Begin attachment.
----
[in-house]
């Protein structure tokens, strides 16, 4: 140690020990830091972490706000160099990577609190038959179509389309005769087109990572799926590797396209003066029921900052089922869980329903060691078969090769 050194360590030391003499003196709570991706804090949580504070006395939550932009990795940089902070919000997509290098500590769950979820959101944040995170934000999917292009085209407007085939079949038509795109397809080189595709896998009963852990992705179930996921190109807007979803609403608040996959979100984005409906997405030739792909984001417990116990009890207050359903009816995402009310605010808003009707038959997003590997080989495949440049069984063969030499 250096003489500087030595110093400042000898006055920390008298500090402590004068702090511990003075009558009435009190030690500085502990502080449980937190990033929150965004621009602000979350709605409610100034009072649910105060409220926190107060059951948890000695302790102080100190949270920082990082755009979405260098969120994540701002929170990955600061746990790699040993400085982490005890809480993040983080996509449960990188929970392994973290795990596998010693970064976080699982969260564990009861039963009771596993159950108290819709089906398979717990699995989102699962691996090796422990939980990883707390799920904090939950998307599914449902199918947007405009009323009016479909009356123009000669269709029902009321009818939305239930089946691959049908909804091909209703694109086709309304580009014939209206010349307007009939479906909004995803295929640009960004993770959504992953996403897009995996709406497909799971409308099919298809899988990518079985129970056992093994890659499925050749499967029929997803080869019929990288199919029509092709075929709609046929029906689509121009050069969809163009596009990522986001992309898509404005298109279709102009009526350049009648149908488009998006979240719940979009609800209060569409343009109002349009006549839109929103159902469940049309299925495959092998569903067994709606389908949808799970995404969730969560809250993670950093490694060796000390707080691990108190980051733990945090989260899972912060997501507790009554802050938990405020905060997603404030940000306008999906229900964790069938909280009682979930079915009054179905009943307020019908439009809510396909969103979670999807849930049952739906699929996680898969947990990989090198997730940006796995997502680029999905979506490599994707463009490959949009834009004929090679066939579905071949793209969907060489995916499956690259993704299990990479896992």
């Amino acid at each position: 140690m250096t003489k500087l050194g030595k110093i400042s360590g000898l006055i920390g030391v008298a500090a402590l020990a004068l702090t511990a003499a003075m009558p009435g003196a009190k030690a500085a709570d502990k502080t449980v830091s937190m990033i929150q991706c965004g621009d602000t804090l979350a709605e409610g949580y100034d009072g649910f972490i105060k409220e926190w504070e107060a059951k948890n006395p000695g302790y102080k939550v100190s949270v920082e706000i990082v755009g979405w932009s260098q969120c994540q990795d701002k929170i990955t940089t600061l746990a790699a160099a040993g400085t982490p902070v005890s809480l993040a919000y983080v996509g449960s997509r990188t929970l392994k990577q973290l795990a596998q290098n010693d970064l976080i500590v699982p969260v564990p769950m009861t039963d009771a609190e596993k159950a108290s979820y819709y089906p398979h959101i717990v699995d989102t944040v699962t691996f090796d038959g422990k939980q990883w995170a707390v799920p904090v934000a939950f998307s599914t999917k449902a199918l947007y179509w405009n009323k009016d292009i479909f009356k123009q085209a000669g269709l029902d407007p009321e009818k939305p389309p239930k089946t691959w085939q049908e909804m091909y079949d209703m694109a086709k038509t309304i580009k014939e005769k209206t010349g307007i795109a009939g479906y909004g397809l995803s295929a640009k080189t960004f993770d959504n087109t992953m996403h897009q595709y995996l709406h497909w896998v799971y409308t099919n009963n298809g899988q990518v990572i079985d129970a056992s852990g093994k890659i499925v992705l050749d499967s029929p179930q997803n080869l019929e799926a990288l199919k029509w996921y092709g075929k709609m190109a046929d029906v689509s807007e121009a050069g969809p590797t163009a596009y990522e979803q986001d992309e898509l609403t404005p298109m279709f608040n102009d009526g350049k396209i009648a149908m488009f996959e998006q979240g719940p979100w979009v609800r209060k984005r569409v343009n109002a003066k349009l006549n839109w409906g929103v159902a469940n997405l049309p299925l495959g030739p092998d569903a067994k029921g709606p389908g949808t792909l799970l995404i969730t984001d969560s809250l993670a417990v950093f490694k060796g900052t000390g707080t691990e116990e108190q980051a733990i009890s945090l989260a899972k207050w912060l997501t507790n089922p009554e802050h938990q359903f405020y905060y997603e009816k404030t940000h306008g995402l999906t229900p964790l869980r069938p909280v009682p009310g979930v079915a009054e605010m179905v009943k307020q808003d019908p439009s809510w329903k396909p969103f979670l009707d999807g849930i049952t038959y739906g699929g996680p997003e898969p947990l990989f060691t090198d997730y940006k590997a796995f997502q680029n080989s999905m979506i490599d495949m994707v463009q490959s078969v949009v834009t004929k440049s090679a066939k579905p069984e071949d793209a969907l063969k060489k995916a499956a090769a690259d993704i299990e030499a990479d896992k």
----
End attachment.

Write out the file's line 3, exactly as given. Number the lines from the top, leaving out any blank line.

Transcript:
């Amino acid at each position: 140690m250096t003489k500087l050194g030595k110093i400042s360590g000898l006055i920390g030391v008298a500090a402590l020990a004068l702090t511990a003499a003075m009558p009435g003196a009190k030690a500085a709570d502990k502080t449980v830091s937190m990033i929150q991706c965004g621009d602000t804090l979350a709605e409610g949580y100034d009072g649910f972490i105060k409220e926190w504070e107060a059951k948890n006395p000695g302790y102080k939550v100190s949270v920082e706000i990082v755009g979405w932009s260098q969120c994540q990795d701002k929170i990955t940089t600061l746990a790699a160099a040993g400085t982490p902070v005890s809480l993040a919000y983080v996509g449960s997509r990188t929970l392994k990577q973290l795990a596998q290098n010693d970064l976080i500590v699982p969260v564990p769950m009861t039963d009771a609190e596993k159950a108290s979820y819709y089906p398979h959101i717990v699995d989102t944040v699962t691996f090796d038959g422990k939980q990883w995170a707390v799920p904090v934000a939950f998307s599914t999917k449902a199918l947007y179509w405009n009323k009016d292009i479909f009356k123009q085209a000669g269709l029902d407007p009321e009818k939305p389309p239930k089946t691959w085939q049908e909804m091909y079949d209703m694109a086709k038509t309304i580009k014939e005769k209206t010349g307007i795109a009939g479906y909004g397809l995803s295929a640009k080189t960004f993770d959504n087109t992953m996403h897009q595709y995996l709406h497909w896998v799971y409308t099919n009963n298809g899988q990518v990572i079985d129970a056992s852990g093994k890659i499925v992705l050749d499967s029929p179930q997803n080869l019929e799926a990288l199919k029509w996921y092709g075929k709609m190109a046929d029906v689509s807007e121009a050069g969809p590797t163009a596009y990522e979803q986001d992309e898509l609403t404005p298109m279709f608040n102009d009526g350049k396209i009648a149908m488009f996959e998006q979240g719940p979100w979009v609800r209060k984005r569409v343009n109002a003066k349009l006549n839109w409906g929103v159902a469940n997405l049309p299925l495959g030739p092998d569903a067994k029921g709606p389908g949808t792909l799970l995404i969730t984001d969560s809250l993670a417990v950093f490694k060796g900052t000390g707080t691990e116990e108190q980051a733990i009890s945090l989260a899972k207050w912060l997501t507790n089922p009554e802050h938990q359903f405020y905060y997603e009816k404030t940000h306008g995402l999906t229900p964790l869980r069938p909280v009682p009310g979930v079915a009054e605010m179905v009943k307020q808003d019908p439009s809510w329903k396909p969103f979670l009707d999807g849930i049952t038959y739906g699929g996680p997003e898969p947990l990989f060691t090198d997730y940006k590997a796995f997502q680029n080989s999905m979506i490599d495949m994707v463009q490959s078969v949009v834009t004929k440049s090679a066939k579905p069984e071949d793209a969907l063969k060489k995916a499956a090769a690259d993704i299990e030499a990479d896992k």